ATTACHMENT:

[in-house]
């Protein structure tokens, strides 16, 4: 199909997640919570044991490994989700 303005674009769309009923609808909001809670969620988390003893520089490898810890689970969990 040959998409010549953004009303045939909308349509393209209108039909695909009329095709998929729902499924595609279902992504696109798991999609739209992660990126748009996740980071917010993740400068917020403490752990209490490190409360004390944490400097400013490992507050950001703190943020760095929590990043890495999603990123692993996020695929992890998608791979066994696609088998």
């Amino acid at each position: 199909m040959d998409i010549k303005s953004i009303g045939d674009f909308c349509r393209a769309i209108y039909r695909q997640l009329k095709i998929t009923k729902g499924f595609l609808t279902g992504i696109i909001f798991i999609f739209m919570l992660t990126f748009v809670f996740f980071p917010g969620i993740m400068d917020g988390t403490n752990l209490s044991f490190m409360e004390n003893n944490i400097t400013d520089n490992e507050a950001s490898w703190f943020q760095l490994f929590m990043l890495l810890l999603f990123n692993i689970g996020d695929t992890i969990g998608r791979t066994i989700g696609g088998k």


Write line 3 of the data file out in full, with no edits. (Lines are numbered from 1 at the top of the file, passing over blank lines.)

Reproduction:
């Amino acid at each position: 199909m040959d998409i010549k303005s953004i009303g045939d674009f909308c349509r393209a769309i209108y039909r695909q997640l009329k095709i998929t009923k729902g499924f595609l609808t279902g992504i696109i909001f798991i999609f739209m919570l992660t990126f748009v809670f996740f980071p917010g969620i993740m400068d917020g988390t403490n752990l209490s044991f490190m409360e004390n003893n944490i400097t400013d520089n490992e507050a950001s490898w703190f943020q760095l490994f929590m990043l890495l810890l999603f990123n692993i689970g996020d695929t992890i969990g998608r791979t066994i989700g696609g088998k």